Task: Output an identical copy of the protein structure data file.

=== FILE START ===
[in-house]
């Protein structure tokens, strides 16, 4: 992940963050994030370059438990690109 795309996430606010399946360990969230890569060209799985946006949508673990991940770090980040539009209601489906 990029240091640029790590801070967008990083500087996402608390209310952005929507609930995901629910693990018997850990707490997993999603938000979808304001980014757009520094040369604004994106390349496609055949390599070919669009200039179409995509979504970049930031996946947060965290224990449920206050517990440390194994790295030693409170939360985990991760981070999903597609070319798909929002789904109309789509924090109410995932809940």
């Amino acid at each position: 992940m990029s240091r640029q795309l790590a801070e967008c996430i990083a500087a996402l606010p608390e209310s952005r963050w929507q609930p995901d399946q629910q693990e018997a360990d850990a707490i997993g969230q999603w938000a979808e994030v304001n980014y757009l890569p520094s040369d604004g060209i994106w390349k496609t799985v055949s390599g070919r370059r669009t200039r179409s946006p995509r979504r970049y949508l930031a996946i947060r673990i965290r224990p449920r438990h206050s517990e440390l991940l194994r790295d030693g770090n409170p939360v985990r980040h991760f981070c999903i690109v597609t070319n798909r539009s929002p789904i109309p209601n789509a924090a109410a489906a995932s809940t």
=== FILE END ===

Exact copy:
[in-house]
């Protein structure tokens, strides 16, 4: 992940963050994030370059438990690109 795309996430606010399946360990969230890569060209799985946006949508673990991940770090980040539009209601489906 990029240091640029790590801070967008990083500087996402608390209310952005929507609930995901629910693990018997850990707490997993999603938000979808304001980014757009520094040369604004994106390349496609055949390599070919669009200039179409995509979504970049930031996946947060965290224990449920206050517990440390194994790295030693409170939360985990991760981070999903597609070319798909929002789904109309789509924090109410995932809940």
């Amino acid at each position: 992940m990029s240091r640029q795309l790590a801070e967008c996430i990083a500087a996402l606010p608390e209310s952005r963050w929507q609930p995901d399946q629910q693990e018997a360990d850990a707490i997993g969230q999603w938000a979808e994030v304001n980014y757009l890569p520094s040369d604004g060209i994106w390349k496609t799985v055949s390599g070919r370059r669009t200039r179409s946006p995509r979504r970049y949508l930031a996946i947060r673990i965290r224990p449920r438990h206050s517990e440390l991940l194994r790295d030693g770090n409170p939360v985990r980040h991760f981070c999903i690109v597609t070319n798909r539009s929002p789904i109309p209601n789509a924090a109410a489906a995932s809940t």